Japanese Prints exhibition leaves an online legacy

Posted on by Lauren MacCarthy.

Following a successful appeal to conserve and care for the prints in our collection, throughout 2018 and 2019 we ran a series of three exhibitions called Masters of Japanese Prints.

Bristol Museum & Art Gallery has around 500 ‘floating world pictures’ (ukiyo-e) which celebrate the pleasures of life in Japan and the collection ranks in the top five regional UK collections.

You’ll be pleased to hear that all three exhibitions – Hokusai and Hiroshige landscapes, Life in the city and Nature and seasons – are now available to view online.

Whether you missed any part of the exhibition, or just want to spend more time with these exquisite prints, the online exhibition gives you the opportunity to delve into the stories behind the artwork and further explore our collections. The online exhibition is an important legacy as it allows people to continue engaging with our work long after the physical exhibition has ended.

Our exhibition also inspired poetry from around the world!

In September we held an event called Haiku: the one breath poetry with Call of the Page, a small creative writing organisation specialising in Japanese poetry. Ahead of this event, they ran an online ‘Poetry Portal’ and accepted Haiku submissions inspired by our Japanese prints. Haiku writers from all over the world sent in their poems, about 800 in total.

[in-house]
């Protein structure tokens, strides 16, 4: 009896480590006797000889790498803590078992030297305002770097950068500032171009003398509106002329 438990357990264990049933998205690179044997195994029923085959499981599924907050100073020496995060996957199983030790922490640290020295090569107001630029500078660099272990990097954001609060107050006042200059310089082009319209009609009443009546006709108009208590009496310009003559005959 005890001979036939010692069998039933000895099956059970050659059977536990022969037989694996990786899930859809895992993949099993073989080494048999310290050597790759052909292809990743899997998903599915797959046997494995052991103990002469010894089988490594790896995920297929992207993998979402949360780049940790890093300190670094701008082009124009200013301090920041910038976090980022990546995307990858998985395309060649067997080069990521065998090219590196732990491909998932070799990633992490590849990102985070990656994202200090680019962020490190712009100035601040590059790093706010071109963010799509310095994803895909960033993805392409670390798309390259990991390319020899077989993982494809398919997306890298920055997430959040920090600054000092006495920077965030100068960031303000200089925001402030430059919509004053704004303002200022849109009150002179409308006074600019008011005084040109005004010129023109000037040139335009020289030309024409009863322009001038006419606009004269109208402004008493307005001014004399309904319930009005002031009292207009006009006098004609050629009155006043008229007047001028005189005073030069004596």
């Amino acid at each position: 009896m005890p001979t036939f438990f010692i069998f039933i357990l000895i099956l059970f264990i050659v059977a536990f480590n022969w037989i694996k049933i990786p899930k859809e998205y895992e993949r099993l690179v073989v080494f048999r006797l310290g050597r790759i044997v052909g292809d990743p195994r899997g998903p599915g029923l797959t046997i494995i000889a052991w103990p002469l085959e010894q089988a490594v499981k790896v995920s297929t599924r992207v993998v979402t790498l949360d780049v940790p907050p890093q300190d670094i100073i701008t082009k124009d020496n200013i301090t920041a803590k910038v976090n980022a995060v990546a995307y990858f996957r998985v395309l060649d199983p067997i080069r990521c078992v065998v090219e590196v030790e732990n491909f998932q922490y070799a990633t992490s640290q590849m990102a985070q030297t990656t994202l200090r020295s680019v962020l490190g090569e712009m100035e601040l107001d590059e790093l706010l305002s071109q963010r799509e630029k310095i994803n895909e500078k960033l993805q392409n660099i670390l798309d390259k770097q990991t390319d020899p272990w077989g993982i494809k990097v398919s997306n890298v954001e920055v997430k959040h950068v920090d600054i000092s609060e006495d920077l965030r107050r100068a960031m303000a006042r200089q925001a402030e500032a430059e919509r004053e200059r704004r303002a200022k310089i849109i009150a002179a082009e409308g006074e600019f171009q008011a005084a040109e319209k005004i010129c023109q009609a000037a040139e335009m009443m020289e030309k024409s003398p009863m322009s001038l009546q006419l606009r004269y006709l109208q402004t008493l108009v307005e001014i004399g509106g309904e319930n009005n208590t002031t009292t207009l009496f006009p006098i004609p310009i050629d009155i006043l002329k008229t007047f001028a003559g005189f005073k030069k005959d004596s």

You can read four of them below. We plan to add a selection of others to our online exhibition.

Sudden Shower in the Summer Heat by Utagawa Kuniyoshi

A Japanese Print featuring three women sheltering from the rain under umbrellas

sudden shower
every puddle sets free
the child in me
Vandana Parashar, India

summer rain
our umbrellas shall dance
with or without us
Isabel Caves, New Zealand

Cherry Blossoms in full bloom at Arashiyama by Utagawa Hiroshige I

A Japanese Print of two men sailing down a river surrounded by Cherry Blossom treesfull bloom –
a boatman inhales
his lost childhood
Goran Gatalica, Croatia

the boatmen and i
view the cherry blossoms
in time, out of time
Mary Jo Balistreri, USA

Work like this demonstrates that exhibitions can have an impact far beyond the walls of the museum, particularly when made accessible to as many people as possible. Thank you for your support – without those first donations to conserve the prints, these poems may never have been written.

None of this work would have been possible without the generous support of Simon Baker, John and Susan Hart,Shelagh Cutner, Roger Feneley, The Davidson Charitable Trust, Sir James and Lady Virginia Tidmarsh, Katherine Croft, Dr and Mrs Hibberd, as well as the many Friends of Bristol Art Gallery members and our Treasure readers who supported the appeal and exhibition.

Together we raised almost £20,000. Thank you, we couldn’t do it without you.

Visit the online exhibition.

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